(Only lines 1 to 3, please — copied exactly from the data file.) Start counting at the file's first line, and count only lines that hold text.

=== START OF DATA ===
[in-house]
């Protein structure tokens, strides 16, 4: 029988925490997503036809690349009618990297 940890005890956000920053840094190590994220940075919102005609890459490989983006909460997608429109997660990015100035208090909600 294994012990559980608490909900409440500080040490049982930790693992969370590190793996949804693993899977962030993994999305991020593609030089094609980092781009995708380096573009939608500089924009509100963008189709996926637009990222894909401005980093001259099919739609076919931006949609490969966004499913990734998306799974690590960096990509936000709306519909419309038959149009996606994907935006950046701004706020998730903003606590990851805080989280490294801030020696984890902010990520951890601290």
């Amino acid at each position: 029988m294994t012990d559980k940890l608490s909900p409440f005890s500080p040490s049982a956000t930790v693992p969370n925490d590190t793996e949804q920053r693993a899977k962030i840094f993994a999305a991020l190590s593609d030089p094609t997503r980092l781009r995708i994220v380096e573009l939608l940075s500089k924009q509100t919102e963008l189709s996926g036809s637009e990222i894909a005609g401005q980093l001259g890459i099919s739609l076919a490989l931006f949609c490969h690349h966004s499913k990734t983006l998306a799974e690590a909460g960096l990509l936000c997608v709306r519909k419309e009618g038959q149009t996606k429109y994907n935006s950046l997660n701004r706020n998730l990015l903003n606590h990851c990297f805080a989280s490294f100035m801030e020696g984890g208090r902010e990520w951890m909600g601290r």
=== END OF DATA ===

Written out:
[in-house]
């Protein structure tokens, strides 16, 4: 029988925490997503036809690349009618990297 940890005890956000920053840094190590994220940075919102005609890459490989983006909460997608429109997660990015100035208090909600 294994012990559980608490909900409440500080040490049982930790693992969370590190793996949804693993899977962030993994999305991020593609030089094609980092781009995708380096573009939608500089924009509100963008189709996926637009990222894909401005980093001259099919739609076919931006949609490969966004499913990734998306799974690590960096990509936000709306519909419309038959149009996606994907935006950046701004706020998730903003606590990851805080989280490294801030020696984890902010990520951890601290």
């Amino acid at each position: 029988m294994t012990d559980k940890l608490s909900p409440f005890s500080p040490s049982a956000t930790v693992p969370n925490d590190t793996e949804q920053r693993a899977k962030i840094f993994a999305a991020l190590s593609d030089p094609t997503r980092l781009r995708i994220v380096e573009l939608l940075s500089k924009q509100t919102e963008l189709s996926g036809s637009e990222i894909a005609g401005q980093l001259g890459i099919s739609l076919a490989l931006f949609c490969h690349h966004s499913k990734t983006l998306a799974e690590a909460g960096l990509l936000c997608v709306r519909k419309e009618g038959q149009t996606k429109y994907n935006s950046l997660n701004r706020n998730l990015l903003n606590h990851c990297f805080a989280s490294f100035m801030e020696g984890g208090r902010e990520w951890m909600g601290r």